As for the third element, the Court must consider the standards specified by the SBA, which may be found in 13 C.F.R. § 121 (1994). As authorized by 15 U.S.C. § 632(a)(2), the SBA uses two alternating methods of size determinations in considering whether a particular concern may qualify as a small business: (1) annual receipts or (2) employees. See 13 C.F.R. §§ 121.402, 121.407 (1994) (setting definitions for these criteria). The size determination used for a specific case depends upon the Standard Industrial Classification code (hereinafter "SIC code") under which the particular entity falls. In this case, Southern Wipers is a manufacturer of wiping cloths, and its activities are classified under SIC code 2299. See Tourtellot Aff. at ¶¶ 2-3 (May 6, 1994). SIC code 2299 is the classification for textile goods, and an entity within this industry qualifies as a small business concern if it has 500 or less employees. 13 C.F.R. § 121.601 (1994). Southern Wipers has presented evidence in this case showing that during the relevant times in question, it did not have more than forty-eight employees. See Tourtellot Aff. at ¶ 4(b) (May 6, 1994). As such, Southern Wipers has satisfied the third necessary element.[6] Nevertheless, Southern Wipers' failure to present evidence on the second element prevents the Court from granting it summary judgment.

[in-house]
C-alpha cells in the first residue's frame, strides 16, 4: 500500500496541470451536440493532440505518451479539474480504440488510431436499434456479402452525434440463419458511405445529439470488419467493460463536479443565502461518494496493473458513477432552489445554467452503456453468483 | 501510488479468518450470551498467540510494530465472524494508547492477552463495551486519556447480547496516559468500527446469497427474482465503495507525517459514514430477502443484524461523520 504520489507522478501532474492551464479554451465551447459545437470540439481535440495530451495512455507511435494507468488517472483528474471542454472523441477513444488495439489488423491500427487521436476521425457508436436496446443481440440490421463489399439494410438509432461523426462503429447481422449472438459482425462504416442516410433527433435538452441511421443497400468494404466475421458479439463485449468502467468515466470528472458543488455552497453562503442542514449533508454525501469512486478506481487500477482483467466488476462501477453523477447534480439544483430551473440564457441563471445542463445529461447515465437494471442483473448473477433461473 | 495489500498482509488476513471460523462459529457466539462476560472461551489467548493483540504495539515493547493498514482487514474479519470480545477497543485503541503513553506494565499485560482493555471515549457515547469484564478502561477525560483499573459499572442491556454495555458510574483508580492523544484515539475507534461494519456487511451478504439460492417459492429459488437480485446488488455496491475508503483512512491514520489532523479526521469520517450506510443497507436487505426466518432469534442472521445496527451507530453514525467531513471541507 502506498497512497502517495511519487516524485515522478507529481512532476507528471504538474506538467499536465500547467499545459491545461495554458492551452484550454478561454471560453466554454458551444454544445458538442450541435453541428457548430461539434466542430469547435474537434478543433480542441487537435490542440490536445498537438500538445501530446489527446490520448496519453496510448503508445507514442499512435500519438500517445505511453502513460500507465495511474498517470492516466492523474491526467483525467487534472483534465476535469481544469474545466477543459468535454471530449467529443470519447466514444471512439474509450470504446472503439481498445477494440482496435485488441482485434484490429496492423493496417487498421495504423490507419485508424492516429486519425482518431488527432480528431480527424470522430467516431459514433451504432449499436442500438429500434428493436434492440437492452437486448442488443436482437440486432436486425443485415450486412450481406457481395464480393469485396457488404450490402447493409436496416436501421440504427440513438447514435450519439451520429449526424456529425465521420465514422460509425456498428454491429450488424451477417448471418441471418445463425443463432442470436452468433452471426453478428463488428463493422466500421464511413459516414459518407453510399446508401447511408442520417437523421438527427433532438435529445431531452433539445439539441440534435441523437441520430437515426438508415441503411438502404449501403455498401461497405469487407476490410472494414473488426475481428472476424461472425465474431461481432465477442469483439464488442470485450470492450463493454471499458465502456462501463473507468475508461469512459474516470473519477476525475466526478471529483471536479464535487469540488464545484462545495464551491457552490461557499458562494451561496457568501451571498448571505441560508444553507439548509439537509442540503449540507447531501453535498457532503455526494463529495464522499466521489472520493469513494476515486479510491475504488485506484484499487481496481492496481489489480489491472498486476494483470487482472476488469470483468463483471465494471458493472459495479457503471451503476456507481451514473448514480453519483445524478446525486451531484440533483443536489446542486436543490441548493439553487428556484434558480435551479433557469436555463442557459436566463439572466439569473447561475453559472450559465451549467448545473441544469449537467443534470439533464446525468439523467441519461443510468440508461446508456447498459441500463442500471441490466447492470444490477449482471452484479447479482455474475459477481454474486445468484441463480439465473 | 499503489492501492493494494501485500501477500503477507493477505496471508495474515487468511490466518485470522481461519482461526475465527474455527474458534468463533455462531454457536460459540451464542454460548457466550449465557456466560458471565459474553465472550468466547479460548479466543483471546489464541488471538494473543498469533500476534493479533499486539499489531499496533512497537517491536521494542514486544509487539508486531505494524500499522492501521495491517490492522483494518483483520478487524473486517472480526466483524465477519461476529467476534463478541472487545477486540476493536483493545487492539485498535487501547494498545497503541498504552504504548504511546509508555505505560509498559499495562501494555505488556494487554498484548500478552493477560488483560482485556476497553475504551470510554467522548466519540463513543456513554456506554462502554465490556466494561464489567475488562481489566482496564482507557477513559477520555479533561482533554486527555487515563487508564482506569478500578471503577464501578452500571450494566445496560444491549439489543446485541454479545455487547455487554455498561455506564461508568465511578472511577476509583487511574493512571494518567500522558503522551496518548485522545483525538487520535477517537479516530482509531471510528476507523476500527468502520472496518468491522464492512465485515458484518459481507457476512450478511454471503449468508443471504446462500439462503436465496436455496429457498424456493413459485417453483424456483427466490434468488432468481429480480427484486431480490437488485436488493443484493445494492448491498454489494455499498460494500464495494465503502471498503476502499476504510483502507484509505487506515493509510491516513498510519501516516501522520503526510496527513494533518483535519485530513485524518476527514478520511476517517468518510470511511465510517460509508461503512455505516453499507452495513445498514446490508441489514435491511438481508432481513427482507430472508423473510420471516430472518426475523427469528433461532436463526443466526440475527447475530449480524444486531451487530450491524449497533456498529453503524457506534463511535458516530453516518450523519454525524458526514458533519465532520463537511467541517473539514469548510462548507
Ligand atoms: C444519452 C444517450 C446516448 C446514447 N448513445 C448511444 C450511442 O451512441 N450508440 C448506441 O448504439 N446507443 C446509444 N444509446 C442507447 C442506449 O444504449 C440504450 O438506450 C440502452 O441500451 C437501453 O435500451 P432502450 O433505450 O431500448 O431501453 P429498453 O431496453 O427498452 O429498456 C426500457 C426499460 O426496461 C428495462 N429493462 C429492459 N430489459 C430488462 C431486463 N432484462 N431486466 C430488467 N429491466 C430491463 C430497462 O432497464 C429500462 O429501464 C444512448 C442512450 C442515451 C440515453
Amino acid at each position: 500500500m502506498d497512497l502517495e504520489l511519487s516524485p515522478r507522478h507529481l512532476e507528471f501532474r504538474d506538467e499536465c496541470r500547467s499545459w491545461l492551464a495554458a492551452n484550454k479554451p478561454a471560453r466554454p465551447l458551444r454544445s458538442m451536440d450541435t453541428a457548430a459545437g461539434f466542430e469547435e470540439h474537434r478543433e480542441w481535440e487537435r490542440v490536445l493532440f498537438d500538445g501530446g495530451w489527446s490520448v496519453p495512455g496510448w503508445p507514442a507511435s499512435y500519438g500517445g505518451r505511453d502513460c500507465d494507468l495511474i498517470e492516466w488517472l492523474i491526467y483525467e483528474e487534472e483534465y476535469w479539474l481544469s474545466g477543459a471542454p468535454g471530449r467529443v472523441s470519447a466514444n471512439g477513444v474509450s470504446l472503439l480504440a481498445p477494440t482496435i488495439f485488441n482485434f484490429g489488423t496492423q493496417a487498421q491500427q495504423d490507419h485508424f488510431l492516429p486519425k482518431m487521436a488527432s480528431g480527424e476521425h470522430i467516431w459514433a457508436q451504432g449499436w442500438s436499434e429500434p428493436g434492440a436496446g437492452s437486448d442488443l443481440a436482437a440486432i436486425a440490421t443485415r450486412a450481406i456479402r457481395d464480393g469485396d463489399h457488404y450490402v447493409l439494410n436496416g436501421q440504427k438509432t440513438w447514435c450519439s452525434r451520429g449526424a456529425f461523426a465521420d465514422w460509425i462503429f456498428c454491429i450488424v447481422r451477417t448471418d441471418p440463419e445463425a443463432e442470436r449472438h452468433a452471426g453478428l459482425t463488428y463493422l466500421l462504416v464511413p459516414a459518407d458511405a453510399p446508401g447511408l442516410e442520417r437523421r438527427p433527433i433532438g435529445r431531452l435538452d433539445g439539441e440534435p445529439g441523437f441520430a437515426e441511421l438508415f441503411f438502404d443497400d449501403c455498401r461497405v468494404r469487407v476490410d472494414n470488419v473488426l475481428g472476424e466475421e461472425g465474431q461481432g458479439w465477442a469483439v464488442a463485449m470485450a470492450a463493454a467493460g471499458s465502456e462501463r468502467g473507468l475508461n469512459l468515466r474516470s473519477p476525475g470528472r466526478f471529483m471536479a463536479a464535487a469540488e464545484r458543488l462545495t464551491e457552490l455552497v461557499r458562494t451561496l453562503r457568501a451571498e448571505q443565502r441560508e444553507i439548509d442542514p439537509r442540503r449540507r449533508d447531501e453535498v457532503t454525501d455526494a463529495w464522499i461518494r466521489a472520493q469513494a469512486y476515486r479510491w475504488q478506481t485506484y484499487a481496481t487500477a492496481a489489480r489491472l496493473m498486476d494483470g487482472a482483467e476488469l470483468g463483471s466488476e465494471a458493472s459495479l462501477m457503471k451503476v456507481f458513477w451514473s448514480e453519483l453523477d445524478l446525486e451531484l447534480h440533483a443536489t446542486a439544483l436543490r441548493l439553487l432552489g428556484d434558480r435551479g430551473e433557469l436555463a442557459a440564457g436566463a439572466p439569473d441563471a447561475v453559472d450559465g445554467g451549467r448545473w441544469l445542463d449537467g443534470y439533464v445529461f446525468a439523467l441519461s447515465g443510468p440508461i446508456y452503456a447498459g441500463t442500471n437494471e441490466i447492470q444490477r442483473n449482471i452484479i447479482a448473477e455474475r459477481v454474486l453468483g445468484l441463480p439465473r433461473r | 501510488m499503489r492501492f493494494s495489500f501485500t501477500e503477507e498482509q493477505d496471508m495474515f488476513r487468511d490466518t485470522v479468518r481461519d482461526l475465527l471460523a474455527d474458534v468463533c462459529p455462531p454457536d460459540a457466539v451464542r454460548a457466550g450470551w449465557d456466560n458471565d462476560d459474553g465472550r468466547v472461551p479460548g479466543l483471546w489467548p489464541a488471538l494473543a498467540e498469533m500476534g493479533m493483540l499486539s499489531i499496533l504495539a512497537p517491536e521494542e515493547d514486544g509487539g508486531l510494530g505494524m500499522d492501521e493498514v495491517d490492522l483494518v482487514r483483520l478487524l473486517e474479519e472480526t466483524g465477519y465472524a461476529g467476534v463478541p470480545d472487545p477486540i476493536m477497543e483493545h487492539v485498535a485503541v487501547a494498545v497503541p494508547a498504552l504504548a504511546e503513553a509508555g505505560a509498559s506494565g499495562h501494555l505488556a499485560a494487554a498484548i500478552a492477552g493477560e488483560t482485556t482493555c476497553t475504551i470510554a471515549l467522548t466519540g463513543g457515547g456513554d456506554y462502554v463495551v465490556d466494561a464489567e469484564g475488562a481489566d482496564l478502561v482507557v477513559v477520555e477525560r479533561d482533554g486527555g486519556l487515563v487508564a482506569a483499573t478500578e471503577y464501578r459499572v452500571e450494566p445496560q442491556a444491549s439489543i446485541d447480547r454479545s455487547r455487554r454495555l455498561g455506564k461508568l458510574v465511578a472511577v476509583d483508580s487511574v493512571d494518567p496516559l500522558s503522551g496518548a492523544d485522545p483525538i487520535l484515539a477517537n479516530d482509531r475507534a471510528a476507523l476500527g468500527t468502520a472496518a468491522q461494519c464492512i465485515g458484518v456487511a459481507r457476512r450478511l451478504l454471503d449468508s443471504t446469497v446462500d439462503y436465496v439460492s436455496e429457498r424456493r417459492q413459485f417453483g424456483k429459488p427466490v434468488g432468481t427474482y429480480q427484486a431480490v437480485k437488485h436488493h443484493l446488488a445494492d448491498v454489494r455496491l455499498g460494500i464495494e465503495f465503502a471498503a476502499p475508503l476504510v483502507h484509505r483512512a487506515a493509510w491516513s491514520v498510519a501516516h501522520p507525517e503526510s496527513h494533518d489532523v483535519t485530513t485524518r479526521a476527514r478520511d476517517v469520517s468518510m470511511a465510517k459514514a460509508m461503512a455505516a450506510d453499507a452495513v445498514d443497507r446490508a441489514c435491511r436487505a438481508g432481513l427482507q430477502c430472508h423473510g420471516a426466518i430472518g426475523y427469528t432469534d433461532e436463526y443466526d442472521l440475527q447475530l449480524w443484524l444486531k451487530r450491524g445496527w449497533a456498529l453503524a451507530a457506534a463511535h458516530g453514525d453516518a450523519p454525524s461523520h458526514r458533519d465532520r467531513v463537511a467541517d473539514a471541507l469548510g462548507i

CONCLUSION

    In conclusion, the Court finds that the NRA applies to the Trustee's undercharge claim against Southern Wipers, notwithstanding the provisions of 11 U.S.C. § 541(c)(1) and section 9 of the NRA. Therefore, Southern Wipers is entitled to pursue the small business exemption defense of 49 U.S.C. § 10701(f)(9)(A). In considering *90 this defense, the facts of this proceeding establish that Southern Wipers is independently owned and operated and that it satisfies the SBA size determination standard by having only forty-eight employees. Nevertheless, Southern Wipers has failed to present evidence to show that it is not dominant in its field of operation. Accordingly, Southern Wiper's Motion for Summary Judgment is hereby DENIED. Unless the parties can come to an agreement or stipulation as to the remaining dispute, the Court expects a consolidated pretrial order in thirty days in preparation for trial on this one narrow issue.

    IT IS SO ORDERED.

    NOTES

    [1] The Court acknowledges the technical inaccuracy of the term "referral" in such a case. See Reiter v. Cooper, ___ U.S. ___, ___ n. 3, 113 S. Ct. 1213, 1220 n. 3, 122 L. Ed. 2d 604 (1993) (noting that the "referring" court has no such authority and that in practice it merely stays or dismisses the proceeding while the parties file a petition with the ICC). Nonetheless, because "referral" remains the commonly used term for the involved procedure, this Court will employ it.

    [2] Negotiated Rates Act of 1993, Pub.L. No. 103-180, 107 Stat. 2044 (codified in various sections of 49 U.S.C.).